The Haddington to Longniddry Railway Path, starts with an obvious, though gentle, climb, but soon levels off and starts to descend. One thing I’ve noticed about railway paths is they can often have their own micro-climate. It was quite hot today exposed in the sun but welcome pockets of cooler air linger in the sunken hollows along the railway line. Fine today when it’s hot but bloody freezing in the winter months. An easy blast along the railway path added another nine uniques to my tally but I was flagging a bit now and my legs were tired, so stopped at zone TheKitchener in Longniddry for a rest and to decide upon the next part of the journey.
I was very tempted indeed to head straight for home, back along the coast but gave myself a good talking too. Pull yourself together young man! Don’t be a *Horace Wimp! It’s not much further really! So, having embarrassed myself by calling myself Horace Wimp, opted for my original plan to head back towards Pencaitland. There were plenty of zones dotted about the countryside between here and Pencaitland. I didn’t think I’d get them all but would at least make inroads to bagging a bunch of them. There would still be enough left to warrant another visit to the area, around 14 zones.
Zone FarFromHome fell to me first, followed by tricky zone LandridgeLime. I say tricky as to access the zone you either have to climb over a steel gate with shark’s teeth along the top, or climb through a low down gap in the gate while trying not to get stung by nettles. I got stung by the nettles. Zone ForthTreeView was next in my sights but the road I thought I could follow was marked PRIVATE, closed and locked. I left it for another day and cycled along to Butterdean Wood for the five zones there. Of course, and I’ve only just noticed this now, totally missing zone GladsmuirKirk in Gladsmuir for some unknown reason. Which is rather annoying, as I cycled right past it.
Butterdean Wood was completely new to me, so it was pretty much a case of finding a path in the general direction of the zone and hoping for the best. It all worked out fairly well and some of the paths were nice smooth gravel but others are largely surface tree roots and quite an uncomfortable challenge on the Surly Ogre with his skinny road tyres. It would have been like floating on air with the fat tyres of the Krampug, or even better, the Pugsley. But job done, zones taken and ever onwards.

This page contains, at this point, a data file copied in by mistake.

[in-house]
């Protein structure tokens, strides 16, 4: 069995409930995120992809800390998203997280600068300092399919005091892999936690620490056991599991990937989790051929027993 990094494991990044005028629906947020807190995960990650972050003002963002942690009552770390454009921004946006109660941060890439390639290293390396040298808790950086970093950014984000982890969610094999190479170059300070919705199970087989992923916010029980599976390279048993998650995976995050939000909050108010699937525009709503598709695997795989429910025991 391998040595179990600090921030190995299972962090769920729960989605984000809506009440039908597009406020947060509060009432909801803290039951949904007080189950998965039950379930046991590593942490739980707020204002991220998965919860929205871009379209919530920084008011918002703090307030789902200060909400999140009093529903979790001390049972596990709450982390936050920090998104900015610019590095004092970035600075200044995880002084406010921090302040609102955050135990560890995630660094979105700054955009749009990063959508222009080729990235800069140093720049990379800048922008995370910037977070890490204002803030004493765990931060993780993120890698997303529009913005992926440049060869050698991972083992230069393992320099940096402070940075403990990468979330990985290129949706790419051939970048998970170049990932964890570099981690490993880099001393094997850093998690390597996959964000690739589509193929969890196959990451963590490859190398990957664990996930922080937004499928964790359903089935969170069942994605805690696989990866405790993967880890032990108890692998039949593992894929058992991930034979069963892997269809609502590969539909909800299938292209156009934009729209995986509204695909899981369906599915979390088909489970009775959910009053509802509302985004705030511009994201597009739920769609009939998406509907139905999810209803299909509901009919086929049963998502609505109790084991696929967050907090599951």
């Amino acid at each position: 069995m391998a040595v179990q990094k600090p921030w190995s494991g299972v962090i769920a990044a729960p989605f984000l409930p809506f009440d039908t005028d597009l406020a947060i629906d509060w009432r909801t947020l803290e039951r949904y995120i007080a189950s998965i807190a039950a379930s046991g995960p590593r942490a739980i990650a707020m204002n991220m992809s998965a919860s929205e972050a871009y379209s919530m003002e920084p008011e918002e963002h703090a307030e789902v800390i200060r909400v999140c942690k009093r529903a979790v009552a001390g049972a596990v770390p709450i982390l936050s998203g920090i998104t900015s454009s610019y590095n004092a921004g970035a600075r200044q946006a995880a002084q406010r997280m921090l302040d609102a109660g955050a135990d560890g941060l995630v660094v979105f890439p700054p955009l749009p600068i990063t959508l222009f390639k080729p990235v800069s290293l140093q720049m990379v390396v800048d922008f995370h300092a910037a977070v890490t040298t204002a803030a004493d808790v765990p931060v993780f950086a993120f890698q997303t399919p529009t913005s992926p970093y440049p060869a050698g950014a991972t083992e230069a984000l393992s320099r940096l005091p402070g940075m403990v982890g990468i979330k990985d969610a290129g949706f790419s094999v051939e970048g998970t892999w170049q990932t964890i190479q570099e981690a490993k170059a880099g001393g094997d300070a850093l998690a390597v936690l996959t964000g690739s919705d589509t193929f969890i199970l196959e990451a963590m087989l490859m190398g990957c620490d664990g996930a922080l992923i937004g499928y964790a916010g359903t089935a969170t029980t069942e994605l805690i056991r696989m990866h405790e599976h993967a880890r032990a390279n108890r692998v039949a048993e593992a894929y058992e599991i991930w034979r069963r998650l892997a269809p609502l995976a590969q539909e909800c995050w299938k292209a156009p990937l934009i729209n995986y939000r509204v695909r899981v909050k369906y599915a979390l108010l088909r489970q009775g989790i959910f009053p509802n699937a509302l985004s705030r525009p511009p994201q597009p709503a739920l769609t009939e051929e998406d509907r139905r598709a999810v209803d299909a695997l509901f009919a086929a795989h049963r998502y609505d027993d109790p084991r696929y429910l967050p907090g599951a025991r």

The next three zones were straight enough, NewBoggs, ToNisbet and NisbetBridge. But it was at the latter that I went astray and cycled off in the wrong direction. I wanted zones SaltounView and ParallelField but there didn’t seem any obvious path other than the one on the west side of the River Tyne, but that was the Wrong Side and I ended heading for Pencaitland instead. If I hadn’t been getting so tired I would have found a way but I just wanted to head for home. I still had another 10 miles back to Bonnyrigg, all be it along the railway path. The path along the river from zone NisbetBridge to zone PencaitTyne is tricky, and would be very muddy in wet weather.
Managed to pick off another five zones in Pencaitland before re-joining the Pencaitland to Dalkeith railway path and finally set off for Bonnyrigg and home. It was a long hot day on the saddle, over six hours of mostly cycling but rewarded with 76 takes overall, 51 of them uniques. This brings me within fairly easy shouting distance of my 1000 unique target, only another 123 uniques required. Finally, and you can skip this bit of not interested, it’s about bicycle maintenance again.
Remember that annoying click-click when pedalling – only the left hand pedal – that I’ve been mentioning over the past few weeks, well, it’s still there and has been all bloody day long. I’ve checked the bottom bracket for wear, stripped and cleaned everything that doesn’t need lubricated, lubricated everything that does needs lubricated at least twice, even replaced the chainring bolts but failed to solve the problem. However, while cycling today I pondered the problem, trying to think out-of-the-box. Question, what was actually causing the click?
Probable answer, two pieces of metal moving against each other. So, how do you fix that? You can either stop them moving and I’ve tried that to no avail. Or, and this was the Eureka moment, lubricate them. Back home I re-checked everything that could move or rub together and noticed the pedal threads were a little dry. I’d already swapped the pedals from another bike and they didn’t squeak there but gave the threads on the cranks a tiny touch of grease, torqued them up and lo and behold, no squeak. Lets us pray and hope the blissful silence lasts. Fingers crossed. Until next time.
* The Diary of Horace Wimp, Electric Light Orchestra, 1979.